Table of
Contents

Game 
Mechanics

Characters

Attributes
& Skills

Matrix Skills

Actions &
Combat

Equipment

The Machines

The Resistance

What's New

Links

Guestbook

Email
 

I.  The Basics
This game is based on West End Game's D6 system, specifically its Star Wars Role-Playing Game.  I recommend picking up a Star Wars rule book (available at some game stores and on many online auctions) to fill in gaps that I don't cover here.   If you have any questions or comments, please email me and I'll try to answer them for you.

GAME MECHANICS

The Dice
The system requires players to roll six-sided dice (D6), which represent a character's attributes and skills.  When appropriate, the Game Master will tell a player to roll a number of dice equal to either the attribute or skill being used.  The player rolls the appropriate number of dice, adds the values together and tells the GM the sum.  If the sum is equal to or greater than the difficulty number (See below), the character succeeds.  If it is lower, the character fails.

Example:  Rom is trying to walk along a thin ledge without falling.  He has a Dexterity of 3D.   The GM sets a difficulty number and then the player controlling Rom will roll 3 dice and sum the results to see if he is successful.

Example 2:  Rom is trying to operate a forklift and the GM tells him to roll his Mechanical skill (2d+2).  Rom rolls two six-sided dice and adds 2 to the resulting sum.

The Wild Die
Each player should designate one of his or her dice to be the Wild Die (it is helpful if it's a different color or shape).

Whenever the the Wild Die comes up with a 2,3,4, or 5, add the result to the other dice as normal.  But, if the Die comes up with a 6, add 6 to the dice total and roll the Wild Die again and add the new value to the dice total.  If another 6 comes up, roll and add again.  This continues as long as the player continues to roll 6's on the Wild Die.

Example:  Rom has a Firearms skills of 4D.  When he fires, he rolls 4 dice.  His values are 2,5,3 and on the Wild Die, a 6, resulting in 16.  He rolls the Wild Die again and gets another 6!  The total is now 22 and he gets to roll again.  This time, he gets a 1 and adds that to the sum to get a 23 for his shot.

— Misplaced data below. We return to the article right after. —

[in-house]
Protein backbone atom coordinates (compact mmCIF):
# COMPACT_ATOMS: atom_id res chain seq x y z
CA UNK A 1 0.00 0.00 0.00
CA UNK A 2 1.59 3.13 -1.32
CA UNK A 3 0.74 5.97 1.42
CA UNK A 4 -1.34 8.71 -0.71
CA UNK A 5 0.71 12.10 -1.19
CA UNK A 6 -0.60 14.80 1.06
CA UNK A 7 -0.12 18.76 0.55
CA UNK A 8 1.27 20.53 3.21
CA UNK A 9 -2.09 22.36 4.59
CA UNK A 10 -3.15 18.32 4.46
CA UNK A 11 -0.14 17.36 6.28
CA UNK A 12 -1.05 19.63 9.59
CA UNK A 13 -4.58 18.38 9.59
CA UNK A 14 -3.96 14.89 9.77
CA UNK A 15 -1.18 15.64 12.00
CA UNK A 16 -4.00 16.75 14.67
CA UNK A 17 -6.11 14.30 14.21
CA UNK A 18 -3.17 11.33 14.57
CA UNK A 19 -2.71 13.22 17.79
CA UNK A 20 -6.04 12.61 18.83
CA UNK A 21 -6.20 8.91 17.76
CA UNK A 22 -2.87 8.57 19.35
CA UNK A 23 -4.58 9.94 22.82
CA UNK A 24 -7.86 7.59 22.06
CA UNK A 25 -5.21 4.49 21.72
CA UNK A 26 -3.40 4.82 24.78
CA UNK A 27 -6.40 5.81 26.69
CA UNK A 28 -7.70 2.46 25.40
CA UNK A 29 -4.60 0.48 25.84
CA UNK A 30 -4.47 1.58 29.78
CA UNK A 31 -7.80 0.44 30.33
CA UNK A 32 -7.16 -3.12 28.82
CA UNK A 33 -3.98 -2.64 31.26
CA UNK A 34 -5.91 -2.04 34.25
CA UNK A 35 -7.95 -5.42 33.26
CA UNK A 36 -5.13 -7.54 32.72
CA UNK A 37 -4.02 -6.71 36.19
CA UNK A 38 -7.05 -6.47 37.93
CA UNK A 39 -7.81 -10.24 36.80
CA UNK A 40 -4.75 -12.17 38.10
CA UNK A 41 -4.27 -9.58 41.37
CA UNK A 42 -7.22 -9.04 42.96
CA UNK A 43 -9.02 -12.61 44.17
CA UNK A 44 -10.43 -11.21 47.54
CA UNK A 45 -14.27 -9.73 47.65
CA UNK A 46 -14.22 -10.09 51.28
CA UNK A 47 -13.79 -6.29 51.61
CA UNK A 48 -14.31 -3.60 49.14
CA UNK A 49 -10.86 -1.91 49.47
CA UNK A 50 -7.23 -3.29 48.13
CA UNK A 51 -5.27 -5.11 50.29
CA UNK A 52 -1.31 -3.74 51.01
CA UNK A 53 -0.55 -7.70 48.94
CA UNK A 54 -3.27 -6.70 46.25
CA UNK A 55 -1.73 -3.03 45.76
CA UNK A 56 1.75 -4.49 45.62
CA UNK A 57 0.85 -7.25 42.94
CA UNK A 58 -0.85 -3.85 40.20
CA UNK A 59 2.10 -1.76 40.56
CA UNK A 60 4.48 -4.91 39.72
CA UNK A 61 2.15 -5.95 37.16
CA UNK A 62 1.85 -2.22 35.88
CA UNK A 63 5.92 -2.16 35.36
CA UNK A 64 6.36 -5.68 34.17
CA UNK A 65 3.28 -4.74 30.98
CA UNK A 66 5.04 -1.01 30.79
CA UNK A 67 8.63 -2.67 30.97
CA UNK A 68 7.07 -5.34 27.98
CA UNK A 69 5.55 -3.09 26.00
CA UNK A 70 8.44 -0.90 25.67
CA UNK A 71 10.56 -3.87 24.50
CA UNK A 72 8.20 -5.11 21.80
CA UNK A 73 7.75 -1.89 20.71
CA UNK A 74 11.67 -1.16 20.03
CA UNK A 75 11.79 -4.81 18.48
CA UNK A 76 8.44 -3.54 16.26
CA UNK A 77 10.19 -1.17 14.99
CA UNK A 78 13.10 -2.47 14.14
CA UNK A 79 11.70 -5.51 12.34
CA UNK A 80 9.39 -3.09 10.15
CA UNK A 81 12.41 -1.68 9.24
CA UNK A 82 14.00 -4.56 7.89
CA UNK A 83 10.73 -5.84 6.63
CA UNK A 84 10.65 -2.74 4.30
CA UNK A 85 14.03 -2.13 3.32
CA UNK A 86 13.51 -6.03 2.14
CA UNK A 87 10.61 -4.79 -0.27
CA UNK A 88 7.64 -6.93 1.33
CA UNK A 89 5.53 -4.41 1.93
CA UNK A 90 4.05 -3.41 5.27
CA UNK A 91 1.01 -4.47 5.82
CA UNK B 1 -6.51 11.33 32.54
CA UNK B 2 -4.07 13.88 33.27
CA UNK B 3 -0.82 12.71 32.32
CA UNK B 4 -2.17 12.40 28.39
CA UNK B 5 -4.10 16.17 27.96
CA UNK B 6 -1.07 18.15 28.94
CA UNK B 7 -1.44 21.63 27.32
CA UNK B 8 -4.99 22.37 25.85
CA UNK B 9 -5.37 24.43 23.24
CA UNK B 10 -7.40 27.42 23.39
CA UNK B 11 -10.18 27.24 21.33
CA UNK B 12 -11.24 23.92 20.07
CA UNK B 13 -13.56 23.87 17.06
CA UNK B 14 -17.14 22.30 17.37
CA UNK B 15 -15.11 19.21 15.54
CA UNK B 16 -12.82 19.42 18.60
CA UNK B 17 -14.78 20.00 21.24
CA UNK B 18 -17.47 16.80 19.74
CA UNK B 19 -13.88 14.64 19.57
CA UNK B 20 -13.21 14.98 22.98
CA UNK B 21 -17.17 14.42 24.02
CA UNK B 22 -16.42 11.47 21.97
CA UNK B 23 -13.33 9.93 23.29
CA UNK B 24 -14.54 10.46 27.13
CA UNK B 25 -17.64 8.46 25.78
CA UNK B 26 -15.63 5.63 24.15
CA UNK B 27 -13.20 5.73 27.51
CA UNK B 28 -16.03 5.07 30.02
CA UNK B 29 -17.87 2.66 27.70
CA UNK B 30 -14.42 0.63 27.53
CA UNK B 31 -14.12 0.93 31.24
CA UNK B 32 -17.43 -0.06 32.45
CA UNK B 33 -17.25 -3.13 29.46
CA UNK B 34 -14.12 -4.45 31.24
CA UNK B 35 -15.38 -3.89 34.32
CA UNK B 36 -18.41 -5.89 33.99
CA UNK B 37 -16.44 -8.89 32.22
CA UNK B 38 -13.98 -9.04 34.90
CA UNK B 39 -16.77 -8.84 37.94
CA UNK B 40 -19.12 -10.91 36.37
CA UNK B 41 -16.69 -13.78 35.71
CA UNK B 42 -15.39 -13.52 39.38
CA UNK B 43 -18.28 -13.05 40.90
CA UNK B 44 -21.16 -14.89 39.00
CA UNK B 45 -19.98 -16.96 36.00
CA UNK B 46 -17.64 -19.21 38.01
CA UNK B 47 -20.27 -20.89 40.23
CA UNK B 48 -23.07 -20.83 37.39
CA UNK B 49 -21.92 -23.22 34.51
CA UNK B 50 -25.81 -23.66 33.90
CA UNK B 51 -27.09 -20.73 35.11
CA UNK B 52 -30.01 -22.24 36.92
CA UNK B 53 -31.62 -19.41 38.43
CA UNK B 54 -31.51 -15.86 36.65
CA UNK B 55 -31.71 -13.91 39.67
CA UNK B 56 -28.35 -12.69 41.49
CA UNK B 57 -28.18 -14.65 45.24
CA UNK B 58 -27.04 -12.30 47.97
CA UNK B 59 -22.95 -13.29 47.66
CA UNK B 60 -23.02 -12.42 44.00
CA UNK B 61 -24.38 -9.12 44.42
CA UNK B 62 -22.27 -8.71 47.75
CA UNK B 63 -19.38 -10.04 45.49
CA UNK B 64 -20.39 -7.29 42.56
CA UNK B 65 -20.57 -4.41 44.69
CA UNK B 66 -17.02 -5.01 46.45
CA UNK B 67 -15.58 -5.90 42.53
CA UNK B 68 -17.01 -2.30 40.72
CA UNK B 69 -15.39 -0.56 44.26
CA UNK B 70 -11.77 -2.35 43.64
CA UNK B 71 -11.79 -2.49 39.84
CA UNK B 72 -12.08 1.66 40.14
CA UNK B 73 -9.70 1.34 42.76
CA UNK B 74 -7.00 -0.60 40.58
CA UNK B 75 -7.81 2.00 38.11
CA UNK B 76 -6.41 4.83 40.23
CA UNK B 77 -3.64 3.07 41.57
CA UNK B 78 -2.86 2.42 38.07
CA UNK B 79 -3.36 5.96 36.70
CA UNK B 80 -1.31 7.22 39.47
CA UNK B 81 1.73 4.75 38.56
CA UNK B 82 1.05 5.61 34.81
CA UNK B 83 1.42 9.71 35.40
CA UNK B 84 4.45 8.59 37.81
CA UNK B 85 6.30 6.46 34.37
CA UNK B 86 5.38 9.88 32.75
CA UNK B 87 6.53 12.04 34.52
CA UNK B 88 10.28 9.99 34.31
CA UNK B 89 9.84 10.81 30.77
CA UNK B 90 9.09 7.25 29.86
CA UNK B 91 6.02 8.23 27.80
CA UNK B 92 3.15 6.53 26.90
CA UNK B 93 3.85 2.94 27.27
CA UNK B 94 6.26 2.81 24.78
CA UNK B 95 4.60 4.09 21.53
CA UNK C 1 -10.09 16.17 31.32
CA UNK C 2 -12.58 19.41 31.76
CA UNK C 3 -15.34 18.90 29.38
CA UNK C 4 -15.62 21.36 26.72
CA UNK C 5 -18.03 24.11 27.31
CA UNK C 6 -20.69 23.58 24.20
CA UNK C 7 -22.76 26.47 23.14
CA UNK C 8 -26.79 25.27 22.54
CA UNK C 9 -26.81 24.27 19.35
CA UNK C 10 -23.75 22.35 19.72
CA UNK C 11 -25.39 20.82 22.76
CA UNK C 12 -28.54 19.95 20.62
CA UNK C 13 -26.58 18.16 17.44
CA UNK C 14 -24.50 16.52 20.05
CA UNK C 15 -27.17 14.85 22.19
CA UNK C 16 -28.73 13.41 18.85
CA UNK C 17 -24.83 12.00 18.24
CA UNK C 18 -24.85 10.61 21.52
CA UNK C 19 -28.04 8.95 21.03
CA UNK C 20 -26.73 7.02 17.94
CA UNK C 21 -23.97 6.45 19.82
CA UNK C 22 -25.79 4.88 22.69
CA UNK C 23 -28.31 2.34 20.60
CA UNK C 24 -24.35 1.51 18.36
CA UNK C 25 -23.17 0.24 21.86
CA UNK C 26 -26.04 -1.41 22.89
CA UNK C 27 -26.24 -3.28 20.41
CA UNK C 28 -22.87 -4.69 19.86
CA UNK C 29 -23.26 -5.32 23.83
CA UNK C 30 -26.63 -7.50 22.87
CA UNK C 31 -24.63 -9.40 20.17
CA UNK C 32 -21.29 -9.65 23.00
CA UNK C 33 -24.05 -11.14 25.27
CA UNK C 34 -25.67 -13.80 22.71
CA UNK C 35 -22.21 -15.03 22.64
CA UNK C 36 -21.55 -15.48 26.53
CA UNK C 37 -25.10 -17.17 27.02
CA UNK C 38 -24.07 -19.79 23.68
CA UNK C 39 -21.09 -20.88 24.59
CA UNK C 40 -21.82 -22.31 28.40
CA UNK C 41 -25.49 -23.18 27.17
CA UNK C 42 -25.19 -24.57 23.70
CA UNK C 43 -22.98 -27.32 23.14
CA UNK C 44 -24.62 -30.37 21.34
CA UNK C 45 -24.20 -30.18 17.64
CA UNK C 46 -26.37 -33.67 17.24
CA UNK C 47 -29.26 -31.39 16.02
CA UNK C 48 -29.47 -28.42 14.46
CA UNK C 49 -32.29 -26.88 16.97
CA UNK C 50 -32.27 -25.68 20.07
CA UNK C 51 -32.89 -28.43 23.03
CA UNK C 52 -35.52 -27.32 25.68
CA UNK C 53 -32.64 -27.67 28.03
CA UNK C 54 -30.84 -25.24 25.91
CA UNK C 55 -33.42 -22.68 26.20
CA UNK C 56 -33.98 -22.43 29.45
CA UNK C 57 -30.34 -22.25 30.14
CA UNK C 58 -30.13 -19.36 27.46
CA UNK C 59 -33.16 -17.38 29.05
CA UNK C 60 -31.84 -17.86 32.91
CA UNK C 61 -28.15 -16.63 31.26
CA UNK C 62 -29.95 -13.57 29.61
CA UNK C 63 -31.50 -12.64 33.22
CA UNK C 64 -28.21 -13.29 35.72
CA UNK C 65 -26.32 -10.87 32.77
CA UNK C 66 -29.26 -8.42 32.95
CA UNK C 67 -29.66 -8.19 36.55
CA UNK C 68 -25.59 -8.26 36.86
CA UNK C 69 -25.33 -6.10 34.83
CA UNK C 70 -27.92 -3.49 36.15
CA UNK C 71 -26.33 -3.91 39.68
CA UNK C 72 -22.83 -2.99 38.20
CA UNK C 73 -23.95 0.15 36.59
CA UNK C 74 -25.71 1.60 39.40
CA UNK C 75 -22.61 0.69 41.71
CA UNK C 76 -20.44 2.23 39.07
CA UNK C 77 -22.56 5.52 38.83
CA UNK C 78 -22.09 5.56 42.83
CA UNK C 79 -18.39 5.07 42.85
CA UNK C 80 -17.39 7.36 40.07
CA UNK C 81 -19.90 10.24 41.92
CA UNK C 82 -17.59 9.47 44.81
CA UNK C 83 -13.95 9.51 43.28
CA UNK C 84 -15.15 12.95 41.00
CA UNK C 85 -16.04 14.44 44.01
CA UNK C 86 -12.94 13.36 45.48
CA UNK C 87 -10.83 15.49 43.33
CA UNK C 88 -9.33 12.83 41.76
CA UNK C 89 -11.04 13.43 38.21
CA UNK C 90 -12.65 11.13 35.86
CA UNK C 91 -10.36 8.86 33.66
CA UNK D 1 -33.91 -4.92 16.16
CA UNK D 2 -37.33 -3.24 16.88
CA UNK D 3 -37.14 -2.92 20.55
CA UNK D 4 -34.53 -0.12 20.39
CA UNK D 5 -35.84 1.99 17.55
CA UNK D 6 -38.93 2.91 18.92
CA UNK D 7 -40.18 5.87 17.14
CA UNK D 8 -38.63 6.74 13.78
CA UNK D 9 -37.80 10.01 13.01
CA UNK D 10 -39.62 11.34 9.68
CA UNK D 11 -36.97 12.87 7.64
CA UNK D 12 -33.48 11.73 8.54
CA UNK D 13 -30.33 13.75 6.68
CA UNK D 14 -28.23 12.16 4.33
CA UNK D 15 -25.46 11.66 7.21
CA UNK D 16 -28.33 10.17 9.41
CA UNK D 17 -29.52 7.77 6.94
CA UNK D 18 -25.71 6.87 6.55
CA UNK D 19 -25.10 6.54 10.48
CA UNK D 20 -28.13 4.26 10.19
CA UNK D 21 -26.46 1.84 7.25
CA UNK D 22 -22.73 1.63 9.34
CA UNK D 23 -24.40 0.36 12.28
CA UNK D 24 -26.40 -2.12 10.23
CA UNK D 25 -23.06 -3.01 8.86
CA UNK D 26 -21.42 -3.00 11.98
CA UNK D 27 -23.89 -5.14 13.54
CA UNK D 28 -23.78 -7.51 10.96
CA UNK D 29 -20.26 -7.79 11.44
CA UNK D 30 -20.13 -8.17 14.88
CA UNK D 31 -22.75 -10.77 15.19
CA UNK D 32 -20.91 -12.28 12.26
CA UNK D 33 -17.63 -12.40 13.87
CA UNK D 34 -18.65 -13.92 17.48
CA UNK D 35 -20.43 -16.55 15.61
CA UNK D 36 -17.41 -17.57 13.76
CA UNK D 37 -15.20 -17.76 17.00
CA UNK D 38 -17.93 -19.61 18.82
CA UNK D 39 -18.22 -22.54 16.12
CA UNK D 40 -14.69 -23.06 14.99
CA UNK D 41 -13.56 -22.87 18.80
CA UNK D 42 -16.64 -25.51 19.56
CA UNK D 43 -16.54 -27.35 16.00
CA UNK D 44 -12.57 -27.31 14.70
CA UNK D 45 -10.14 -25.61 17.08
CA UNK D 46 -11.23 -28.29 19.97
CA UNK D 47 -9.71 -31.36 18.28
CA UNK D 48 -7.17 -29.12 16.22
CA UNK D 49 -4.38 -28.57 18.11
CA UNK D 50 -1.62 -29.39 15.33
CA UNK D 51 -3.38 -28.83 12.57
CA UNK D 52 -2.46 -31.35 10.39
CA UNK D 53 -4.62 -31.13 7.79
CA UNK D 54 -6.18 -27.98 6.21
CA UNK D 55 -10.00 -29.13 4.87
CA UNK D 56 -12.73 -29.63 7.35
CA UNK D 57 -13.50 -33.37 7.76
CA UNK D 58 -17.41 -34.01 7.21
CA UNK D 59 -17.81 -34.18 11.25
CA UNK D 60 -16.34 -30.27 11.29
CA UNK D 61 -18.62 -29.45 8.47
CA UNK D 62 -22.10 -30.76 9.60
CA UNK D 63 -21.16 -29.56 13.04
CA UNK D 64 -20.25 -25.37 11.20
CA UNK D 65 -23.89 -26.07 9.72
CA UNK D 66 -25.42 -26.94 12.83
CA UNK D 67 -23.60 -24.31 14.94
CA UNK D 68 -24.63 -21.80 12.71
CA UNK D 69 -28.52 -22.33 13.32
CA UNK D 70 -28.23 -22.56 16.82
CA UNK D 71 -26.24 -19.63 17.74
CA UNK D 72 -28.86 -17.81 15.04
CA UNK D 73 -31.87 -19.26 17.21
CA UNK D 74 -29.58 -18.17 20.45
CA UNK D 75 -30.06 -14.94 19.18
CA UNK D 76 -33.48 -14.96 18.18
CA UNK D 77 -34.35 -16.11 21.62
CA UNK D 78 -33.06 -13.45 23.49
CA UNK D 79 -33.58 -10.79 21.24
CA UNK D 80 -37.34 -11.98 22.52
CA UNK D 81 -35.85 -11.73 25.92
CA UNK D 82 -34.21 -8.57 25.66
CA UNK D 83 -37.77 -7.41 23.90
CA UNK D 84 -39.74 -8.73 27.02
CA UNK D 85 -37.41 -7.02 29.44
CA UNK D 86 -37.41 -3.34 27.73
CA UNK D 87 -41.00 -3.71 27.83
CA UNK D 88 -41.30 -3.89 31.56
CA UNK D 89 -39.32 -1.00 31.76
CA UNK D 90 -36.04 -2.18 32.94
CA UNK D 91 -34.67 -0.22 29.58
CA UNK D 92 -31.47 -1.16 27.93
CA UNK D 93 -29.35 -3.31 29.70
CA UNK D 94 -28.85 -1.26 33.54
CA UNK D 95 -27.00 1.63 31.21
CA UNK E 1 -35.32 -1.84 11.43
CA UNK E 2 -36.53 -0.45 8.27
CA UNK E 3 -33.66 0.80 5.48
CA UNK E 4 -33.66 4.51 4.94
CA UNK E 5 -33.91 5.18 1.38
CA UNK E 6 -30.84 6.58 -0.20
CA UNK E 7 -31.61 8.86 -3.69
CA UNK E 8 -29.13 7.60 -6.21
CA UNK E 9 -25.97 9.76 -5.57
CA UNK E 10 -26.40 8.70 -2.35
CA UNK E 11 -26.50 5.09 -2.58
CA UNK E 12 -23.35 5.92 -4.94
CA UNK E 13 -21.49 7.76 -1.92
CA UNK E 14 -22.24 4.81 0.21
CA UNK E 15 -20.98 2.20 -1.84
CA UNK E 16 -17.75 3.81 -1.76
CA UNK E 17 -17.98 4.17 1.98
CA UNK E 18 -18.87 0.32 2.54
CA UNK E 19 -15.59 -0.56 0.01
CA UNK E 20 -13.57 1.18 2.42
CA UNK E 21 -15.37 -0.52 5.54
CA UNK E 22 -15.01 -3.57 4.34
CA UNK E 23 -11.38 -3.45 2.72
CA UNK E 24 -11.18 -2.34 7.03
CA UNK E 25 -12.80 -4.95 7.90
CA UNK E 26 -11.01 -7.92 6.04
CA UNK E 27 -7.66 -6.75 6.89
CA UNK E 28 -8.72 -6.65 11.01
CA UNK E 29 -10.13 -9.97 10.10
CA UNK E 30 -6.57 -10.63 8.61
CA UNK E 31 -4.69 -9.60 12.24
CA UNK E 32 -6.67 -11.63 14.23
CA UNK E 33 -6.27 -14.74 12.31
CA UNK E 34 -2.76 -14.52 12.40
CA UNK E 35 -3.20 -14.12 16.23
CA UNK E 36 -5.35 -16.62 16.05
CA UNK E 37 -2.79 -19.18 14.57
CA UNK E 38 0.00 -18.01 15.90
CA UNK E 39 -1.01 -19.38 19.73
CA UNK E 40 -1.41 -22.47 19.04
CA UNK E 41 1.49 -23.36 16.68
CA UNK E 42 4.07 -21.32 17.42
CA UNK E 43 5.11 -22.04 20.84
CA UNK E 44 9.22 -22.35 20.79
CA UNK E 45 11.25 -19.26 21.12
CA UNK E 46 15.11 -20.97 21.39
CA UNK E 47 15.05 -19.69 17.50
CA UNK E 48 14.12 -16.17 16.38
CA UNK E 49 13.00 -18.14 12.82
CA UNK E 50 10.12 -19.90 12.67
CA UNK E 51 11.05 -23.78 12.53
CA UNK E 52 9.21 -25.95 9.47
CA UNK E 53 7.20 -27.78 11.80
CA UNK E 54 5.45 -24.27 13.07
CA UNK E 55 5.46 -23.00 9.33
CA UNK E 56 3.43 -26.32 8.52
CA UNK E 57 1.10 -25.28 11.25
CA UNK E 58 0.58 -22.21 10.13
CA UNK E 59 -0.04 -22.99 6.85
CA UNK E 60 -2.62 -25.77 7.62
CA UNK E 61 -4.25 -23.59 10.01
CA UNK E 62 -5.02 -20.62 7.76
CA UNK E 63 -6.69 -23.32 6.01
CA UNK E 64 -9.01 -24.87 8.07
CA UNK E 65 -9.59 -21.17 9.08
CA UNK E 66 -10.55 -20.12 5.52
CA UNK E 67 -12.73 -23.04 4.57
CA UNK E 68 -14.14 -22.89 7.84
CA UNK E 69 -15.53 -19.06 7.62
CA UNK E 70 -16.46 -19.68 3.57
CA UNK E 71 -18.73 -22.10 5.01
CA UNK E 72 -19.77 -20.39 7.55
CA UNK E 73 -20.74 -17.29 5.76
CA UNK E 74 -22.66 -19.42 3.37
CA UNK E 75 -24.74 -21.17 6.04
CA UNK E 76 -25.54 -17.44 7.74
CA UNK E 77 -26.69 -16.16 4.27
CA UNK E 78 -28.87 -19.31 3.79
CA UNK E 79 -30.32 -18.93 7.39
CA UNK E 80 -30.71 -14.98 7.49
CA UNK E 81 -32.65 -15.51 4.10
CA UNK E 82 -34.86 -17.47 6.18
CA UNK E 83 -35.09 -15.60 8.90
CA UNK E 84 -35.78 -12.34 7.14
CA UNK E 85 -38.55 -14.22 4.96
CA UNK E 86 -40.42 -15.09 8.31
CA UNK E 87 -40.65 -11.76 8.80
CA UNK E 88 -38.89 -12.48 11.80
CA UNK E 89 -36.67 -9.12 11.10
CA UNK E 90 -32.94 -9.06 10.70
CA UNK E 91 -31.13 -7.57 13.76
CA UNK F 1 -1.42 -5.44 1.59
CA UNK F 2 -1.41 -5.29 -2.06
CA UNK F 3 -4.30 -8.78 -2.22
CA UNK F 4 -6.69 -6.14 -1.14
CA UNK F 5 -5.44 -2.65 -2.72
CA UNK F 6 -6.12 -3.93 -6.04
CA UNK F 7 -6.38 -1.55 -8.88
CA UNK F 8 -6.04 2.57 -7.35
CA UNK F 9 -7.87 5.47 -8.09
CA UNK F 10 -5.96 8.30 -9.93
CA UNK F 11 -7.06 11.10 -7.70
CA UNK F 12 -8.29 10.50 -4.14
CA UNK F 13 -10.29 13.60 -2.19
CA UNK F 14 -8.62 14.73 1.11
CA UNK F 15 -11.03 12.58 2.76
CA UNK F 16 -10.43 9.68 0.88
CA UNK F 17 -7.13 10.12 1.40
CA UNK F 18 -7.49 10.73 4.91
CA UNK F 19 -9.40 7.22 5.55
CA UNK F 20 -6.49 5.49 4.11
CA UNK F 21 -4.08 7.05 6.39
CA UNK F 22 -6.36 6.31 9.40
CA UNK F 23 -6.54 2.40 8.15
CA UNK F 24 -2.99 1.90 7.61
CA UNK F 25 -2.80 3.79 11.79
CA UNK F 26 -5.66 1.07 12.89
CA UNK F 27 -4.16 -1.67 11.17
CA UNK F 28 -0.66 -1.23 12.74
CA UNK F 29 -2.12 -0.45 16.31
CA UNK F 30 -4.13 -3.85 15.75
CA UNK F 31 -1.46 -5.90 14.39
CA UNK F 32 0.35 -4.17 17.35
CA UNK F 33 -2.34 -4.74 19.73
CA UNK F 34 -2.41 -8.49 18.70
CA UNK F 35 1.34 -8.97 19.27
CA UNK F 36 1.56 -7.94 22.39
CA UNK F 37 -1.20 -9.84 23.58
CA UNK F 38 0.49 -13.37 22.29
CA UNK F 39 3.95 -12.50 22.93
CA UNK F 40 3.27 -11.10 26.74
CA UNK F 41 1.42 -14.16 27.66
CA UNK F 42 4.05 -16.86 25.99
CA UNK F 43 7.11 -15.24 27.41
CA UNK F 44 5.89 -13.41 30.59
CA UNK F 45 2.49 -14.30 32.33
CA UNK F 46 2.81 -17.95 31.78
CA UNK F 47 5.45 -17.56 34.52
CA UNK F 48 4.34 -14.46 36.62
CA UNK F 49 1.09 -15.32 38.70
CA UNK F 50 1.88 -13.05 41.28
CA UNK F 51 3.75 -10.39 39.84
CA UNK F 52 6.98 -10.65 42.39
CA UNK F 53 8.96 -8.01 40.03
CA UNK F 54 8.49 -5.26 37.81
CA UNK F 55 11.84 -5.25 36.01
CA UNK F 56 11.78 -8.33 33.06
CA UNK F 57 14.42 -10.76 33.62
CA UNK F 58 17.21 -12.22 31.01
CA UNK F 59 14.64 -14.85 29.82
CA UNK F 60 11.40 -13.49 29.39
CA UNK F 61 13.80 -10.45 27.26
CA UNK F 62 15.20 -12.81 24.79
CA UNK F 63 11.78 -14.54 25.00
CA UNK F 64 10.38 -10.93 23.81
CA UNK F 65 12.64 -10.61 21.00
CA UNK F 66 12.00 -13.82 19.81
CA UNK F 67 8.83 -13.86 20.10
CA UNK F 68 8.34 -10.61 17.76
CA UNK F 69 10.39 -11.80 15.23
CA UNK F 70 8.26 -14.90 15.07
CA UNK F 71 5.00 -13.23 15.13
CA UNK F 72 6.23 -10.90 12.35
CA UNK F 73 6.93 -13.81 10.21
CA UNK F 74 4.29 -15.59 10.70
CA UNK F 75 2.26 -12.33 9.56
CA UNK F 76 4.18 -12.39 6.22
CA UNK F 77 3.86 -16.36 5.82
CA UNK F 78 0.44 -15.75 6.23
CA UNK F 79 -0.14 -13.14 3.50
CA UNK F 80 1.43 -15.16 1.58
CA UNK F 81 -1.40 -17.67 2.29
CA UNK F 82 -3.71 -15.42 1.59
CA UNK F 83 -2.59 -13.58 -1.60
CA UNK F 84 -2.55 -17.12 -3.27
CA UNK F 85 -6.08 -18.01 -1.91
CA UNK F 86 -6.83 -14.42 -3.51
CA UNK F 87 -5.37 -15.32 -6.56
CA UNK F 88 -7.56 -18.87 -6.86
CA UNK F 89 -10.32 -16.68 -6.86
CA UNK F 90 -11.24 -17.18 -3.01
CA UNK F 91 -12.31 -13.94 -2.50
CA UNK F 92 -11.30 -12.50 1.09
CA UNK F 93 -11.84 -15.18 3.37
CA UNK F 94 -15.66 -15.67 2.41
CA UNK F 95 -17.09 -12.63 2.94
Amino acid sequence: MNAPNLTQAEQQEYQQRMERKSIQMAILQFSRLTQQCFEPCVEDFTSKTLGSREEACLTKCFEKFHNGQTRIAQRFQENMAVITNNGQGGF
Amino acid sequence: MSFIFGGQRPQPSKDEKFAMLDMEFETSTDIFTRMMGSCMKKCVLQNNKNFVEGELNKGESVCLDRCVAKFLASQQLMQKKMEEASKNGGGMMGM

If the Wild Die comes up with a 1 when a character is first rolling a Skill or Attribute Check, roll the Wild Die again.  If the value is 1 through 5, remove the Wild Die and the die with the highest value from the dice to be added.
Example:  Rom is shooting again.  He rolls a 2,5,6 and on the Wild Die a 1.  He rerolls the Wild Die and gets a 2.  He removes the Wild Die and the die that came up 6 and adds the remaining two dice together to get 7.
If the second Wild Die roll comes up to be a 6, then the character has Complicated.  He or she has screwed up in a particularly bad way...perhaps dropping his gun down into a sewer grating or twisting an ankle while trying to dodge.  Complications should make a character's life more difficult, but never kill them outright.
Example:  Rom is running away from a pair of Agents on a crowded street.  The GM has him make a running roll with a difficulty of 10 to avoid colliding with a bystander.  Rom, with a Running skill of 3D, rolls 3 dice.  He gets a 2,3 and on the Wild Die a 1.  He rerolls the Wild and gets a 6!  He not only fails but complicates.  The GM tells him that he runs into a homeless woman pushing a shopping cart and drops his cellular phone into the gutter, short-circuiting it.  He'll have to find another way to contact his Operator outside the Matrix!
The GM could have just as well said that Rom got a muscle cramp and is -1D to all Dexterity actions for the next 5 rounds, or that he is stunned for the next round.  Anything that makes Rom's life a little more scary.

Difficulty Numbers